Shelf Awareness for Tuesday, April 16, 2024

Flatiron Books: The Courting of Bristol Keats: [Limited Stenciled Edge Edition] by Mary E Pearson

Forge: My Three Dogs by Bruce W Cameron

Running Press Adult: Scam Goddess: Lessons from a Life of Cons, Grifts, and Schemes by Laci Mosley

Chronicle Books: Taste in Music: Eating on Tour with Indie Musicians by Luke Pyenson and Alex Beeker

Doubleday Books: Death at the Sign of the Rook: A Jackson Brodie Book by Kate Atkinson

Groundwood Books: Who We Are in Real Life by Victoria Koops

Agate Bolden: 54 Miles by Leonard Pitts Jr.


Five More Publishers Join Suit Against Iowa's Book Banning, Anti-GLBQT Law

Five publishers have joined the lawsuit filed last November 30 against Iowa over its book banning and anti-GLBQT law, meaning that plaintiffs now include all the Big Five U.S. publishers. The Iowa law would forbid school libraries and classrooms from carrying books describing or showing a "sex act," with the exception of religious texts like the Bible; prohibit educators from discussing "gender identity" and "sexual orientation" with students from kindergarten through sixth grade; and require school administrators to notify parents when students ask to change anything relating to their gender identity, such as their names or pronouns.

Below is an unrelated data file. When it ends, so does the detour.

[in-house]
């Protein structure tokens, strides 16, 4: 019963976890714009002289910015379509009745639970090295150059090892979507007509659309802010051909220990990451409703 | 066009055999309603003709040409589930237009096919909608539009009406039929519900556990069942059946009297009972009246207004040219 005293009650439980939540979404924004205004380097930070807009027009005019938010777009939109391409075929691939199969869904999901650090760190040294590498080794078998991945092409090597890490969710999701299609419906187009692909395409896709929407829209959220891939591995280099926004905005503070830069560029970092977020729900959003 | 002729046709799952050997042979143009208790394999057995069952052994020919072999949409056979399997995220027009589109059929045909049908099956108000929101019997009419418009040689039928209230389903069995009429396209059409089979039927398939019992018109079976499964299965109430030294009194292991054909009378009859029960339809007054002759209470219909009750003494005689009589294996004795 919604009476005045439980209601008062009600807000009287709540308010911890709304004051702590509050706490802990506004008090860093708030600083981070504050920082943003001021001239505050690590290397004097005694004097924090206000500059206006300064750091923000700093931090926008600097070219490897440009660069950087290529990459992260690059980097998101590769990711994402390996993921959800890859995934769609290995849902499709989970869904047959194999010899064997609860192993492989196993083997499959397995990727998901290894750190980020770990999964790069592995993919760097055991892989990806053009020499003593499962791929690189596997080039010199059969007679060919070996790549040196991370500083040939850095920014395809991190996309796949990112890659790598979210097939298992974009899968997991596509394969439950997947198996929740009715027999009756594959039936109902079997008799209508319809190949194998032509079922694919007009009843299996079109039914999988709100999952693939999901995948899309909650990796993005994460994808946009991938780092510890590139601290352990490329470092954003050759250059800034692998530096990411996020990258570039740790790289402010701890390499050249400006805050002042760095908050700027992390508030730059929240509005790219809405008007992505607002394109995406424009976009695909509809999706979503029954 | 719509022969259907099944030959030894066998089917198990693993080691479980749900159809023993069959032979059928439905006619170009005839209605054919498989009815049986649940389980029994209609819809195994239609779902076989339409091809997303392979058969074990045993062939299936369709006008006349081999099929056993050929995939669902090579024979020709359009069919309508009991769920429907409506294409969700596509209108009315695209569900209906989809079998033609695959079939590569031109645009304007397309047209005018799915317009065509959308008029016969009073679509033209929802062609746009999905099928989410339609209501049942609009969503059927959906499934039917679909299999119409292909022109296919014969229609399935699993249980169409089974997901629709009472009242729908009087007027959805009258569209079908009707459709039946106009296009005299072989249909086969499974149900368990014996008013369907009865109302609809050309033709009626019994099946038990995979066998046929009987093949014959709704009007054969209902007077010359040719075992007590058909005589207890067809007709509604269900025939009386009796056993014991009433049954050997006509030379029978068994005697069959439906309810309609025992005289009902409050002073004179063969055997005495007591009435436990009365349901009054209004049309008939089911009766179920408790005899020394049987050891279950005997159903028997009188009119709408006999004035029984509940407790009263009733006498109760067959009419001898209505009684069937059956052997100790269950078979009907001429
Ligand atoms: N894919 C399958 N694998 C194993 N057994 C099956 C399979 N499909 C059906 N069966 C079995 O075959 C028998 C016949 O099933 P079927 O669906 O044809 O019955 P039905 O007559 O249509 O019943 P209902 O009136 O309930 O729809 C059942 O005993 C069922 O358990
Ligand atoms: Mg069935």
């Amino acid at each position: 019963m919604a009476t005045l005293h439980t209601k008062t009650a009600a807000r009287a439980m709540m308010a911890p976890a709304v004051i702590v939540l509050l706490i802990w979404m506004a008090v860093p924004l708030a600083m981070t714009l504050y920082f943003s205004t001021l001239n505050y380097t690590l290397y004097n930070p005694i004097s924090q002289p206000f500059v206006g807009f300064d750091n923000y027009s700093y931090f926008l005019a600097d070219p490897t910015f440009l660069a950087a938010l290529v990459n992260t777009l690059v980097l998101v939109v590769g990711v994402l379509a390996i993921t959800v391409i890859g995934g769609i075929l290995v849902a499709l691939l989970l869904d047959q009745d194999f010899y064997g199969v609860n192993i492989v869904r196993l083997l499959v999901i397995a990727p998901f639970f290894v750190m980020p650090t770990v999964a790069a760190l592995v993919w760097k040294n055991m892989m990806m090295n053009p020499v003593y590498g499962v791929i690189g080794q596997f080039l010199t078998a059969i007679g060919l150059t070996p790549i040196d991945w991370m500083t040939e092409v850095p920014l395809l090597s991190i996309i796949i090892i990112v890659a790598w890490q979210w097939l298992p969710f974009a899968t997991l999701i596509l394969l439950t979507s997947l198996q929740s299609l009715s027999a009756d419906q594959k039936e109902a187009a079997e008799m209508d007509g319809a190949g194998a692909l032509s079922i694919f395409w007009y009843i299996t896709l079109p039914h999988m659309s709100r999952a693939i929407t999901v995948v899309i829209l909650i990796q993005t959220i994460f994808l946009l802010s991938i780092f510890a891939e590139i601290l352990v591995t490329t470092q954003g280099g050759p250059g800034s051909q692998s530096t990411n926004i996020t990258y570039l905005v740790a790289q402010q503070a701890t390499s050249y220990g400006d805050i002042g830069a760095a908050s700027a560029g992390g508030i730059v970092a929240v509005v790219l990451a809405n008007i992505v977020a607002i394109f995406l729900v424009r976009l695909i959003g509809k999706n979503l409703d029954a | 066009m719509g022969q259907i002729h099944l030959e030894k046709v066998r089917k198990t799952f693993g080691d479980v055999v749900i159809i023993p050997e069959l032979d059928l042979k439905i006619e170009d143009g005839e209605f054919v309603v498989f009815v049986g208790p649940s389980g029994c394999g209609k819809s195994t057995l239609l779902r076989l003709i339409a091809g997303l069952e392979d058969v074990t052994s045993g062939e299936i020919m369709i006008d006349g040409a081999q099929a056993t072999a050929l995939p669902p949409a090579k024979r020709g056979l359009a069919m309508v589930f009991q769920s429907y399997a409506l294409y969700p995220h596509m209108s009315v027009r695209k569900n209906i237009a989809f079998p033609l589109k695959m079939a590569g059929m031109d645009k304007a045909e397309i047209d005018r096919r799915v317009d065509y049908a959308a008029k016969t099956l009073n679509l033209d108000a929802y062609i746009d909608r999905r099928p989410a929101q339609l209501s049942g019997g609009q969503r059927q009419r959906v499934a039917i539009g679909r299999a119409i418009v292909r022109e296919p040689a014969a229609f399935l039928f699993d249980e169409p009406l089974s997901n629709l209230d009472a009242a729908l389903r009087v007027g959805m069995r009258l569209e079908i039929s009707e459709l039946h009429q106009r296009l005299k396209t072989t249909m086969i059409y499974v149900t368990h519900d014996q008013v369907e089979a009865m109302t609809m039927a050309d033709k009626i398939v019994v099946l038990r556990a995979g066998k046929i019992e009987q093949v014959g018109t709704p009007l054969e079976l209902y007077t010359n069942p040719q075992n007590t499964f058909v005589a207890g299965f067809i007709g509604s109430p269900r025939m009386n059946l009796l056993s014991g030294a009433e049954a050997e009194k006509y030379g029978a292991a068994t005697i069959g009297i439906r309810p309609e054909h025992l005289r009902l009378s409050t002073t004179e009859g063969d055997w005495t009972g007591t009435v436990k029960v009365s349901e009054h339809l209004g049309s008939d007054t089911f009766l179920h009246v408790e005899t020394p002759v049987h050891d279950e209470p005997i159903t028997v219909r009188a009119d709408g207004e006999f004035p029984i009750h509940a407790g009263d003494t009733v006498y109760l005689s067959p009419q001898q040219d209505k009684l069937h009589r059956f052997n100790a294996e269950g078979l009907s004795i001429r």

The five additional publishers are Hachette Book Group, HarperCollins, Macmillan, Simon & Schuster, and Sourcebooks. Plaintiffs who filed the original lawsuit were Penguin Random House, authors Laurie Halse Anderson, John Green, Malindo Lo, and Jodi Picoult, the Iowa State Education Association, a high school student, her parent, and three educators; that suit focused on the book-banning aspects of the law. Another suit focusing on the anti-GLBQT aspects of the law was filed by seven students and the GLBT Youth in Iowa Schools Task Force, supported by the ACLU and Lambda Legal.

The five additional plaintiffs issued a joint statement yesterday: "We as publishers are uniting in our unwavering commitment to stand with educators, librarians, students, authors, and readers against the unconstitutional censorship measures being imposed by the state of Iowa. The alarming rise of book bans across the country demands our collective action. Now, more than ever, we must stand firmly with our authors and readers to defend the fundamental right to read and the freedom of expression."

Late last year, a federal district court judge issued a preliminary injunction against most of the Iowa law, except for the parental notification part because he found the plaintiffs didn't have standing since they already used the names and pronouns they wanted. The state of Iowa has appealed the injunction, and plaintiffs filed a brief yesterday in the federal court of appeals requesting an oral argument, continuing to maintain that the law violates the First and Fourteenth Amendments.